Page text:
Who Is Prof. Ibrahim Gambari, The Nigerian Diplomat That Warned The World About The Genocide In Rwanda?
By Edmund Kagire
Just when the entire world had turned a blind eye to what was happening in Rwanda, as a global debate ensued on whether it was a Genocide or just ethnic violence, a Nigerian diplomat warned the United Nations Security Council (UNSC) that their inaction was going to make the world body a laughing stock.
Prof. Ibrahim Gambari, currently the Chief of Staff to President Muhammadu Buhari of Nigeria, was his country’s Permanent Representative to the UN when the 1994 Genocide against the Tutsi broke out in Rwanda. He was also sitting in the UNSC as a non-permanent member and later chaired it.
As the debate ensued on whether to reduce the number of Peacekeepers under the United Nations Mission in Rwanda (UNAMIR) and change the mandate of the mission, Prof. Gambari warned members that the decision would be catastrophic.
He is often recognised for his effort, alongside Colin Keating of New Zealand, and Karel Kovanda of the Czech Republic, for consistently calling for action, despite the resistance of more powerful states, such as the United Kingdom and the U.S, which had the means to act but did not.
In his speech at Kigali Arena on April 7, to commemorate 27 years after the 1994 Genocide against the Tutsi, President Paul Kagame made a reference to Prof. Gambari and Nigeria, pointing out that Rwanda will never forget their contribution towards stopping the Genocide.
President Kagame said that while some people were having problems of calling it genocide at the United Nations — among those having problems at the time was even the Secretary-General of the United Nations, some amazing countries and their representatives stood up and stood out, and said no. This is what it is.
“And one of them is an African country that we shall always be proud to call a good friend, represented by a man I remember, called Ibrahim Gambari of Nigeria. Nigeria stood out and said no. There is a problem and we must call it what it is,”
“Professor Gambari was there, and we shall always be proud of Nigeria,” President Kagame said.
Prof. Gambari, who replaced Keating of New Zealand as the chair of UNSC, is remembered for calling for action as the debate ensued at the UN, warning that the Security Council risked becoming ‘a laughing stock’ for failing to take prompt action in Rwanda.
Gambari and Keating shared the frustration of inaction, with the New Zealand diplomat pointing out on April 20, 1994, when killings had become full scale, that the ‘silence of the council was becoming difficult to explain’.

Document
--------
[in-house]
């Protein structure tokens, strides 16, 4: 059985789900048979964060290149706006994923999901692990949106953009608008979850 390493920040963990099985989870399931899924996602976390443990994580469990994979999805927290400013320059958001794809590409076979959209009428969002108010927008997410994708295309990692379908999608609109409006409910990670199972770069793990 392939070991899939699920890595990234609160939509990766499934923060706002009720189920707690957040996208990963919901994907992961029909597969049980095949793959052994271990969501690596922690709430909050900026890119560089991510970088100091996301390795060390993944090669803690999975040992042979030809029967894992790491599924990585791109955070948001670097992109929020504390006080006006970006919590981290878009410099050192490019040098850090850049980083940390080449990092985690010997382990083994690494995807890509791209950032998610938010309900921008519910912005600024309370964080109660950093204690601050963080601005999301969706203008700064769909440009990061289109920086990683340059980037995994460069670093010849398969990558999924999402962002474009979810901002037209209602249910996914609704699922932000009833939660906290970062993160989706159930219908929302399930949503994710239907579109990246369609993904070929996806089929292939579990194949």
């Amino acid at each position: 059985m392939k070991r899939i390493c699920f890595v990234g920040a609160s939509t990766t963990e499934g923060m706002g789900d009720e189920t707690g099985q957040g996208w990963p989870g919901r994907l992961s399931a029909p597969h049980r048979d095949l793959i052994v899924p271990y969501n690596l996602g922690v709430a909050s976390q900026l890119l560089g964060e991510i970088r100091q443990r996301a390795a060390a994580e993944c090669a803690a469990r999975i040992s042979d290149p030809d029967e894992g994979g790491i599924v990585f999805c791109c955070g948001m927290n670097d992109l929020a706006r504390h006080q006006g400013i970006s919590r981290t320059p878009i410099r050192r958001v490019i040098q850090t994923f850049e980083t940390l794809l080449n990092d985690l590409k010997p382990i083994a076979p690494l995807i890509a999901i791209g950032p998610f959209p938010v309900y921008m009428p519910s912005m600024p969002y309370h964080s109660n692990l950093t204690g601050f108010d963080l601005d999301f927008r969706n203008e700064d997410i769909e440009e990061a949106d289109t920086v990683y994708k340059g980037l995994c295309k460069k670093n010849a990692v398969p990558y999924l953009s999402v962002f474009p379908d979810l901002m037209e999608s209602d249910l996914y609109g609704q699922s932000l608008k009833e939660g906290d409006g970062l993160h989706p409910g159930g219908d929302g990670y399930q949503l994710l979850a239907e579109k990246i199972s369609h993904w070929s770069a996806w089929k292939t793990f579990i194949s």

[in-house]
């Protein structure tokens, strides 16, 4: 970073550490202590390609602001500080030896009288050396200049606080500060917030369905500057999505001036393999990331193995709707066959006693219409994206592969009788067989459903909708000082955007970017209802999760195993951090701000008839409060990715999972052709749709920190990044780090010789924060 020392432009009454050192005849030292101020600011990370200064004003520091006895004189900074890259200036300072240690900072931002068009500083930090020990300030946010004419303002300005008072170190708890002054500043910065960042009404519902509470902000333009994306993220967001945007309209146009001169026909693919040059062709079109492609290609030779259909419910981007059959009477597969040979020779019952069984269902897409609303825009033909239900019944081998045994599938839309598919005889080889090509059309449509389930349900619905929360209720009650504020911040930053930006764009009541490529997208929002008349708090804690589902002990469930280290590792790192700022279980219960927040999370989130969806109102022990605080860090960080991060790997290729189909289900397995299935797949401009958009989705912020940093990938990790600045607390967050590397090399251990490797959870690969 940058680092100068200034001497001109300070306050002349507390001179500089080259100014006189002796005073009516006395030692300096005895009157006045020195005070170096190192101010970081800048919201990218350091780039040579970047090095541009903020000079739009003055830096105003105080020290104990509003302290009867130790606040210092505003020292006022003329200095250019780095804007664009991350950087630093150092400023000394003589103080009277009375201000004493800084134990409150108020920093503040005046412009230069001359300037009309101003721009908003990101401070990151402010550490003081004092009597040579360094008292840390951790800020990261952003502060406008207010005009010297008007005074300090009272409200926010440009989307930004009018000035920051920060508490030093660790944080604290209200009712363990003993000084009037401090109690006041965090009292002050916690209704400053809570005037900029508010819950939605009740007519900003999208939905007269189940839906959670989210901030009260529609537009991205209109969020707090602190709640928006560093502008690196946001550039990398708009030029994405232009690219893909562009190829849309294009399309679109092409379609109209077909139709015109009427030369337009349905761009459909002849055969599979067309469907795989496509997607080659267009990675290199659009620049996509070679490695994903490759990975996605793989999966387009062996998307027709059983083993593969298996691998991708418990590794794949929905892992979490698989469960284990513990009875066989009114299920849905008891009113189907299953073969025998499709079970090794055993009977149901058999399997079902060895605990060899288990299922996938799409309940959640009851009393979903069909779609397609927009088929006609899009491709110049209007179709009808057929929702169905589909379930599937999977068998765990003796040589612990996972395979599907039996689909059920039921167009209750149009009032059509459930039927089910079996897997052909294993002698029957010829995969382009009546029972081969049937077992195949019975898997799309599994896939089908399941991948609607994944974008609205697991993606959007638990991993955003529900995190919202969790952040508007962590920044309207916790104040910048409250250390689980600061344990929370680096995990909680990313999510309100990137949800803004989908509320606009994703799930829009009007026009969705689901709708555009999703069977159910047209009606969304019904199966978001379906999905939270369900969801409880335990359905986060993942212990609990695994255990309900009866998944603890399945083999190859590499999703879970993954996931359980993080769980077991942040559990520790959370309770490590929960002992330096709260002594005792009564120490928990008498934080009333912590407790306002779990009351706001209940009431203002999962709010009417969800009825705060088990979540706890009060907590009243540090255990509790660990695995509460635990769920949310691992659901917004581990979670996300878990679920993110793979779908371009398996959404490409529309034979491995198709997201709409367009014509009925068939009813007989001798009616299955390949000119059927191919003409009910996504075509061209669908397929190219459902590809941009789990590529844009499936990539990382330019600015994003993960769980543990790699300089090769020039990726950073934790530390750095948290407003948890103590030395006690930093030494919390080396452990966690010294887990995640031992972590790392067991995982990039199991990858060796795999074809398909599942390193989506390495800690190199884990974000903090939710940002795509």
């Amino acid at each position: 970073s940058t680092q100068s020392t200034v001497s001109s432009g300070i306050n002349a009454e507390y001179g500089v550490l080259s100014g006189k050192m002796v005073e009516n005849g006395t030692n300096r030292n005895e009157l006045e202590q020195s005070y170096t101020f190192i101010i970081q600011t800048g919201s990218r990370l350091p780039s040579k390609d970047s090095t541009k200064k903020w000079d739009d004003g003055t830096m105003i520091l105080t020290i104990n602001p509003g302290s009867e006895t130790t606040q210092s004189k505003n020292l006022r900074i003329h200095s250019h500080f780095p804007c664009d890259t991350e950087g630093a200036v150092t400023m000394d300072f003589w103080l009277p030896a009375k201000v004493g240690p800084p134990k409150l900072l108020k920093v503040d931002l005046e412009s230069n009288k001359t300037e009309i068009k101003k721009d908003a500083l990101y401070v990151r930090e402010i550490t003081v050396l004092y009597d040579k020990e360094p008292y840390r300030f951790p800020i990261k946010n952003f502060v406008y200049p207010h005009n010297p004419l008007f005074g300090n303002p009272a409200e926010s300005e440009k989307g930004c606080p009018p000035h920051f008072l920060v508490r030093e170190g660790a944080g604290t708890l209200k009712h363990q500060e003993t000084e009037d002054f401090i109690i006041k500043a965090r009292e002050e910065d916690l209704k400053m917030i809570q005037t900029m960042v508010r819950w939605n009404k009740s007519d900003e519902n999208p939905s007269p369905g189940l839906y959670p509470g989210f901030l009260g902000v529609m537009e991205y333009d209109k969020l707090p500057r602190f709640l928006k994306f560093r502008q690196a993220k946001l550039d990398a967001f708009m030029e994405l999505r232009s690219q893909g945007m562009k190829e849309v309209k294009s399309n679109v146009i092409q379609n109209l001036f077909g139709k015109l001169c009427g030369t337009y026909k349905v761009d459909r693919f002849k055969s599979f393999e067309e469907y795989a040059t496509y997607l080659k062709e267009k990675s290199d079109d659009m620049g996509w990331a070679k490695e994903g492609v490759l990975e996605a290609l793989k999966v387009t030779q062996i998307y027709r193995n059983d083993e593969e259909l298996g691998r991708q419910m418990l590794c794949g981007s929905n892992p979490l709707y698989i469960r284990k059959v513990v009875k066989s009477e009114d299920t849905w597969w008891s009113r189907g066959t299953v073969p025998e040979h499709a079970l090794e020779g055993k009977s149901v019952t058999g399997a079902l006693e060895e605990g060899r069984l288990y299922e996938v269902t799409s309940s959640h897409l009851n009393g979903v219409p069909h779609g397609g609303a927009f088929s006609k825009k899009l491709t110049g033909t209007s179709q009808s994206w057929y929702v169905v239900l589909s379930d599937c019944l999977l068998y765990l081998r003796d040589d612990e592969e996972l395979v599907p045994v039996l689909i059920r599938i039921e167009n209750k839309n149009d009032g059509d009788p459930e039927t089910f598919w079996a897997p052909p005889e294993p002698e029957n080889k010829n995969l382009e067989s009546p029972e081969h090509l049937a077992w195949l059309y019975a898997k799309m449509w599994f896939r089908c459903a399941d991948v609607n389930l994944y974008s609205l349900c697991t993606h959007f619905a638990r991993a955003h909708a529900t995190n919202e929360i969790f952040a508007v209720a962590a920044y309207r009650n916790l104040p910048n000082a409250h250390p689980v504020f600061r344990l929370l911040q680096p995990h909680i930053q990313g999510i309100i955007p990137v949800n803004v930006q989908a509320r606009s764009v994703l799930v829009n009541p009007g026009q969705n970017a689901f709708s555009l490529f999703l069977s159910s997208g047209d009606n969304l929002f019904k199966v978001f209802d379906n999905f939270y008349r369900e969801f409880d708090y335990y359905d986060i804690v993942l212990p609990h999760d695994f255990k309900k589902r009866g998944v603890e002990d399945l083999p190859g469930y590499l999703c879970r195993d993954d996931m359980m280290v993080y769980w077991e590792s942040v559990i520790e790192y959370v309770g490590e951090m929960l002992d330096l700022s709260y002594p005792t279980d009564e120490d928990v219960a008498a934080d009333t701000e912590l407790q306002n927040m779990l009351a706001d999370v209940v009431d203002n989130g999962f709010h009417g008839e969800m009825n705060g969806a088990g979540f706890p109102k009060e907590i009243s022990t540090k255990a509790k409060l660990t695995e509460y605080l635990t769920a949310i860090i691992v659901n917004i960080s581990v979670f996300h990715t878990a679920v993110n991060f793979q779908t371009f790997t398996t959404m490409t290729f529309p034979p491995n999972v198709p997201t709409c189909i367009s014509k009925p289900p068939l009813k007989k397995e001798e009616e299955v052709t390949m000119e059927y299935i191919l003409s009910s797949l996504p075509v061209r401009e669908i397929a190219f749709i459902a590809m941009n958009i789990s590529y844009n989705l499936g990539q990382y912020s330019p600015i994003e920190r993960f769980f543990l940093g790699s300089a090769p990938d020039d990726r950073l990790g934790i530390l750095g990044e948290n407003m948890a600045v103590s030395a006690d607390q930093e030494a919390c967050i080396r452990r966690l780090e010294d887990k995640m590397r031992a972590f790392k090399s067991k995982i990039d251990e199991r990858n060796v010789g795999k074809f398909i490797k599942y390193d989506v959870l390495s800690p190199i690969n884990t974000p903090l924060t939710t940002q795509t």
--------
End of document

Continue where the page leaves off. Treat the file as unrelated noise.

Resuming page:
Gambari, Keating and others who were in favour of intervention in Rwanda, were up against permanent members of the council, who were the real decision makers. The UK Permanent Representative at the UN, Sir David Hannay said that protecting civilians in Rwanda “was simply not achievable.”
The UK diplomat said that the UN did not have the resources to respond in Rwanda, adding that “there was no point in promising what we could not deliver”.
In a 2004 interview when he was the UN Under Secretary-General and the first Special Adviser on Africa to the UN Secretary General, Prof. Gambari said that non-permanent members of the Security Council often were regarded like “guests” and their views didn’t matter as much as those of the five permanent members.
Prof. Gambari revealed that it became apparent that Rwanda was not high on the priority list for the U.S during a meeting with the U.S head of mission to the UN at the time, Madeleine Albright. Washington was more focused on the events in Iraq and the Middle East at the time.
The Nigerian diplomat revealed that at the time, the countries were looking at their own interests and Rwanda just wasn’t important for them.
Though the non-permanent members were mostly side-lined and didn’t have the privileges of permanent members, Prof. Gambari made it clear to them that the signs plus a warning fax from the UNAMIR head General Dallaire, were all pointing towards planned ethnic massacres.